Get our FREE VBA eBook of the 30 most useful Excel VBA macros.

Automate Excel so that you can save time and stop doing the jobs a trained monkey could do.

Claim your free eBook

Using dynamic arrays with other Excel features

0038 Using dynamic arrays with other Excel features

So far, in this series, we’ve looked at how dynamic arrays work and the new functions that are available to us.  Most of our examples have focused on calculations that occur on the worksheet.  But we’ve not yet considered how dynamic arrays work with other Excel features, such as charts, data validation, conditional formatting, etc.  So, we’re going to cover that in this post.

We won’t look at every Excel feature, but focus on the most common that we are likely to use dynamic arrays for.

Download the example file

I recommend you download the example file for this post.  Then you’ll be able to work along with examples and see the solution in action, plus the file will be useful for future reference.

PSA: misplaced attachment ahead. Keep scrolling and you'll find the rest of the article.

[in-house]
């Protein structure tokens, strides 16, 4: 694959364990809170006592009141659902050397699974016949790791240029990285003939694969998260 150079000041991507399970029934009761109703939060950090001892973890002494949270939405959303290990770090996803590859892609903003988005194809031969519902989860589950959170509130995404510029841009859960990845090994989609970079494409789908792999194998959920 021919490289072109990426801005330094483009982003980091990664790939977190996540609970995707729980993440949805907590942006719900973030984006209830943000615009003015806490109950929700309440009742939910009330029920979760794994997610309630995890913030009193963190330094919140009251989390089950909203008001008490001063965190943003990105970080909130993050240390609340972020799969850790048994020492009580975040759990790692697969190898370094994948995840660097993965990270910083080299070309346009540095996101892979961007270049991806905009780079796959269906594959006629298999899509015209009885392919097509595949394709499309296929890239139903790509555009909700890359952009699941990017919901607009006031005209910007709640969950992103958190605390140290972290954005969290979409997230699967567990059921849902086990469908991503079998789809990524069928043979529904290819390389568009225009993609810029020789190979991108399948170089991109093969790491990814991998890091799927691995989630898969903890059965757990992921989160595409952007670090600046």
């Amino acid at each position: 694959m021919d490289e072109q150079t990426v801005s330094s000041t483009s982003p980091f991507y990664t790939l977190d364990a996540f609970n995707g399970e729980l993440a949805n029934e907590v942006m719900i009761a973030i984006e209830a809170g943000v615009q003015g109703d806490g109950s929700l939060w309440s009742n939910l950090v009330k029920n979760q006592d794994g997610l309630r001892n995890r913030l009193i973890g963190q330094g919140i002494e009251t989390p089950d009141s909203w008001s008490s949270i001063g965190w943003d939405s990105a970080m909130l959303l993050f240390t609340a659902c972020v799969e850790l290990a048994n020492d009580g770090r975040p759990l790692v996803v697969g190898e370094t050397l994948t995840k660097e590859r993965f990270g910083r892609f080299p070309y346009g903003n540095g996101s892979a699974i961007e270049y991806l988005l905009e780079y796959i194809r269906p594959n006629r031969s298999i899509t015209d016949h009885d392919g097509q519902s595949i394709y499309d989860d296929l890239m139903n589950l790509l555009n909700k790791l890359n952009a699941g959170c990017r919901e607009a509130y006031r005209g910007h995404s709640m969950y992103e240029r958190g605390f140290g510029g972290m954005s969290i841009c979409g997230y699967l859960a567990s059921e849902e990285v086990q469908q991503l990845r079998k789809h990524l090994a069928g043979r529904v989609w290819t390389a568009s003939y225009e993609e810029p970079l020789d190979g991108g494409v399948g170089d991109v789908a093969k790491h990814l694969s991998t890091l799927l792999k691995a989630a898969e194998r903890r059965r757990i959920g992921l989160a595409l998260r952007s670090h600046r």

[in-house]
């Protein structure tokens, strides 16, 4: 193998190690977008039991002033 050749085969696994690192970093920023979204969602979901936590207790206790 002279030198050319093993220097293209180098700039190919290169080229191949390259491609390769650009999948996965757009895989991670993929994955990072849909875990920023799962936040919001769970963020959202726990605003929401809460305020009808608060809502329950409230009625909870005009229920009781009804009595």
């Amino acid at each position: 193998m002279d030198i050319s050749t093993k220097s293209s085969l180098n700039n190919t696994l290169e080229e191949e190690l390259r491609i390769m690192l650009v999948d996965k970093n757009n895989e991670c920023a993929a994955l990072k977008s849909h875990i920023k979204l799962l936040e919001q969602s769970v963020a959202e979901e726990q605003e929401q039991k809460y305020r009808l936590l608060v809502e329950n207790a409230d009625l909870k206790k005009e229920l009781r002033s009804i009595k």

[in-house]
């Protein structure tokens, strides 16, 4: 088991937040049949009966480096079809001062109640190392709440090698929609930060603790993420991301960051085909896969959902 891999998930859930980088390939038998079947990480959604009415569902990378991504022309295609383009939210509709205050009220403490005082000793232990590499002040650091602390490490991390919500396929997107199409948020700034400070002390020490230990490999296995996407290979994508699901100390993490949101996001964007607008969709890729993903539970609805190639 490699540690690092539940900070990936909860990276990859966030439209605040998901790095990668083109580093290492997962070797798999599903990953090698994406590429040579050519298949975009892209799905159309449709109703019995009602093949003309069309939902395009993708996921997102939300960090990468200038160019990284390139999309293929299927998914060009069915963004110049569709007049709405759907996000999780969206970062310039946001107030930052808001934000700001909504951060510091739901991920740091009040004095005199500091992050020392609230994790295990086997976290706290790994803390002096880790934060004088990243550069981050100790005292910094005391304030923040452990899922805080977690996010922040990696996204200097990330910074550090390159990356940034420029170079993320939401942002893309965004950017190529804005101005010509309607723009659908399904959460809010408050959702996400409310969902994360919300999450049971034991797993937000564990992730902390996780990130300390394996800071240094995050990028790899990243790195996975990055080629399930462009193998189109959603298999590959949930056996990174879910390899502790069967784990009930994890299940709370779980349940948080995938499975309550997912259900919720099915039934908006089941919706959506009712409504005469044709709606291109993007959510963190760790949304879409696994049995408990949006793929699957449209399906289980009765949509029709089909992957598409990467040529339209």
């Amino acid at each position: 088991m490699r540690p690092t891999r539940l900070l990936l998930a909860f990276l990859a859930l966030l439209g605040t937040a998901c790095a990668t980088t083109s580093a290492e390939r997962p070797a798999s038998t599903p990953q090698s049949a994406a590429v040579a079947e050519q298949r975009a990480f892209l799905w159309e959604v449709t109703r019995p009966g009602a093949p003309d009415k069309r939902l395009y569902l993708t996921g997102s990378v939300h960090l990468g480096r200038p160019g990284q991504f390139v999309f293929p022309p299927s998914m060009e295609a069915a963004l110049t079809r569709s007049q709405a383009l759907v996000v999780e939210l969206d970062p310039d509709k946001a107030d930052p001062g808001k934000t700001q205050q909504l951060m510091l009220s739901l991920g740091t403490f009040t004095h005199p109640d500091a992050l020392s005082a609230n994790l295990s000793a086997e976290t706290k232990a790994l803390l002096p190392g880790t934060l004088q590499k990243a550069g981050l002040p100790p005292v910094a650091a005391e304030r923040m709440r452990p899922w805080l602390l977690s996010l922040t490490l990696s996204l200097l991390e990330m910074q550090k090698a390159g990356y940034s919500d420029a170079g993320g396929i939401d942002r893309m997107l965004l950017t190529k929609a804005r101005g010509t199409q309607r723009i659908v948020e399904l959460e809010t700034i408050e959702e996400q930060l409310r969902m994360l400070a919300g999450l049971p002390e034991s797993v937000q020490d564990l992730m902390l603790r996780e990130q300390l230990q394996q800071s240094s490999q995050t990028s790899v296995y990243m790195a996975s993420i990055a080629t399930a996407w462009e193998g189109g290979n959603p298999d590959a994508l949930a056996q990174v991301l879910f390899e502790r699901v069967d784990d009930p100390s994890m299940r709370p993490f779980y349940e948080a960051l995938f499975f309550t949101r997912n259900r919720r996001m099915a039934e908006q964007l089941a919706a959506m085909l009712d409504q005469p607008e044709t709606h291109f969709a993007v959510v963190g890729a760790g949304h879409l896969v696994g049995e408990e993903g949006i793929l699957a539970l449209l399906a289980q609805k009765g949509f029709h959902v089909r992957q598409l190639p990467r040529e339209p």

Download Icon
Download the file: 0038 Dynamic arrays with other Excel features.xlsx


When thinking about dynamic arrays, it’s useful to make a clear distinction between ranges and arrays.  We often use these terms interchangeably, but they are not the same, and Excel certainly applies them differently.  If we have a clear grasp of this, it will be easier to understand how dynamic arrays behave the way they do.

Arrays vs. ranges

Excel converts data between arrays and ranges without the user even being aware.  Let’s think about the journey our data goes through by using the SORT function as an example.  We have some source data in cells B3-C5.

From Range to Array to Range

The formula in cell E3 is:


When we use the SORT function, what is actually happening:

  1. The range B3:C5 is converted to an array: {“Banana”,10;”Pear”,15;”Apple”,5}
  2. The SORT calculation is performed on the array, turning it into {“Apple,5;”Banana”,10;”Pear”,15}
  3. The result of the array is returned into cell E3
  4. Once the result exists on the worksheet, it becomes a range which we can refer to as E3#
  5. Even though # references are on the face of the worksheet, when called, Excel still needs to recalculate to understand the size of the range as E3:F5.